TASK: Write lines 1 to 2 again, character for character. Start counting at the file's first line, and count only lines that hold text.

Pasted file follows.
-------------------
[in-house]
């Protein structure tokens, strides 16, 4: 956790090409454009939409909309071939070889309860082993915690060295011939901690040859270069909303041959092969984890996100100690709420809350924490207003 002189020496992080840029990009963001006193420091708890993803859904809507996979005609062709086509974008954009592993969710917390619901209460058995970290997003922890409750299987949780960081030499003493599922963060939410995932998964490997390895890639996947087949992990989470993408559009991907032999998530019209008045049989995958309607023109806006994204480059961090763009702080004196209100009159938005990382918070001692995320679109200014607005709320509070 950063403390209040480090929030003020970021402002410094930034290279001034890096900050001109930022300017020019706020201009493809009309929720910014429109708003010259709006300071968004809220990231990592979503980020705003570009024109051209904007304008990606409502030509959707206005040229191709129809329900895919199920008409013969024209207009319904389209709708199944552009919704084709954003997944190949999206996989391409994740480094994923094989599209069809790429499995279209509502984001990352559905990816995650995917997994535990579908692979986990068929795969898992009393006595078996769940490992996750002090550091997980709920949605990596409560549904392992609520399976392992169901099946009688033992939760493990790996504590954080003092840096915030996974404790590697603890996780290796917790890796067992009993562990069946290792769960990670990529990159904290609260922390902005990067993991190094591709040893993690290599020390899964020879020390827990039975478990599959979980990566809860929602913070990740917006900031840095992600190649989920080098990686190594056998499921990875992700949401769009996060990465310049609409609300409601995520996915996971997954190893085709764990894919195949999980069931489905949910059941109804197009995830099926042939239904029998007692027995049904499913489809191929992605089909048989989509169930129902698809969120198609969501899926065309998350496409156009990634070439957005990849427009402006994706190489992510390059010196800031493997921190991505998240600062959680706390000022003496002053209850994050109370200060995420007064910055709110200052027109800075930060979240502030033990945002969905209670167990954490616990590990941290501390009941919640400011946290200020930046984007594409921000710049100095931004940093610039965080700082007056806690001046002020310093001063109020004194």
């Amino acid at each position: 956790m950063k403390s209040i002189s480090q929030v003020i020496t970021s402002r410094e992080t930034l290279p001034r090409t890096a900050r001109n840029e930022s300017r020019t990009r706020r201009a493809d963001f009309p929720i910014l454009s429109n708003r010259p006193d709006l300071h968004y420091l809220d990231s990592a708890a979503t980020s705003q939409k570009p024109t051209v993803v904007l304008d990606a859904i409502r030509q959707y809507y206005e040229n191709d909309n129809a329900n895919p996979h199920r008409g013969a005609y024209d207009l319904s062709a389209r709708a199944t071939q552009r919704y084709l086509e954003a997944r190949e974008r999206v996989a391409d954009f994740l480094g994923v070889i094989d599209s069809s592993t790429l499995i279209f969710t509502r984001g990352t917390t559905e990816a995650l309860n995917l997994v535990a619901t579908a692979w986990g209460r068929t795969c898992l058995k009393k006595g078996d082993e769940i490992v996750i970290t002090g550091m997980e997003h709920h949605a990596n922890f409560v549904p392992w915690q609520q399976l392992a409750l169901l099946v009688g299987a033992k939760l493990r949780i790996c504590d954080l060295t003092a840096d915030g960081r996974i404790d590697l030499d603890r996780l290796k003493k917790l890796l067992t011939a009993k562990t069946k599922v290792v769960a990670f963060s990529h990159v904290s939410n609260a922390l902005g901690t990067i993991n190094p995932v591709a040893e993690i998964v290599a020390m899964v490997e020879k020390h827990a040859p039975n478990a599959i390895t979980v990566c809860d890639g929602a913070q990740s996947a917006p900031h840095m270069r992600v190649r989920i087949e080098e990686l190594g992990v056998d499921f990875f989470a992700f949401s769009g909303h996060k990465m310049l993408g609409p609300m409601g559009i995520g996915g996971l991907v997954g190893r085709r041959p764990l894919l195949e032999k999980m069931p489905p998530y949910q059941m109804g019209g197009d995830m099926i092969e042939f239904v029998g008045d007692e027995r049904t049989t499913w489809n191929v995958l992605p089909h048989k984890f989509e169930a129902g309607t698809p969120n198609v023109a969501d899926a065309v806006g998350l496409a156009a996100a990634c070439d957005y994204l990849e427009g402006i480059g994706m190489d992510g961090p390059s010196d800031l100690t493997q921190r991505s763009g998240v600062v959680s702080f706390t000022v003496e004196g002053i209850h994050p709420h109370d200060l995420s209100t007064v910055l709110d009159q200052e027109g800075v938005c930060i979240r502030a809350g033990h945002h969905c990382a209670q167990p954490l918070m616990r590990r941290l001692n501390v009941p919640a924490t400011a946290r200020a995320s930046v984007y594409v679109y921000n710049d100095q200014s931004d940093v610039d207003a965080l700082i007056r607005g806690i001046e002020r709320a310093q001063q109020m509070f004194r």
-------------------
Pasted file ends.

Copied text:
[in-house]
């Protein structure tokens, strides 16, 4: 956790090409454009939409909309071939070889309860082993915690060295011939901690040859270069909303041959092969984890996100100690709420809350924490207003 002189020496992080840029990009963001006193420091708890993803859904809507996979005609062709086509974008954009592993969710917390619901209460058995970290997003922890409750299987949780960081030499003493599922963060939410995932998964490997390895890639996947087949992990989470993408559009991907032999998530019209008045049989995958309607023109806006994204480059961090763009702080004196209100009159938005990382918070001692995320679109200014607005709320509070 950063403390209040480090929030003020970021402002410094930034290279001034890096900050001109930022300017020019706020201009493809009309929720910014429109708003010259709006300071968004809220990231990592979503980020705003570009024109051209904007304008990606409502030509959707206005040229191709129809329900895919199920008409013969024209207009319904389209709708199944552009919704084709954003997944190949999206996989391409994740480094994923094989599209069809790429499995279209509502984001990352559905990816995650995917997994535990579908692979986990068929795969898992009393006595078996769940490992996750002090550091997980709920949605990596409560549904392992609520399976392992169901099946009688033992939760493990790996504590954080003092840096915030996974404790590697603890996780290796917790890796067992009993562990069946290792769960990670990529990159904290609260922390902005990067993991190094591709040893993690290599020390899964020879020390827990039975478990599959979980990566809860929602913070990740917006900031840095992600190649989920080098990686190594056998499921990875992700949401769009996060990465310049609409609300409601995520996915996971997954190893085709764990894919195949999980069931489905949910059941109804197009995830099926042939239904029998007692027995049904499913489809191929992605089909048989989509169930129902698809969120198609969501899926065309998350496409156009990634070439957005990849427009402006994706190489992510390059010196800031493997921190991505998240600062959680706390000022003496002053209850994050109370200060995420007064910055709110200052027109800075930060979240502030033990945002969905209670167990954490616990590990941290501390009941919640400011946290200020930046984007594409921000710049100095931004940093610039965080700082007056806690001046002020310093001063109020004194």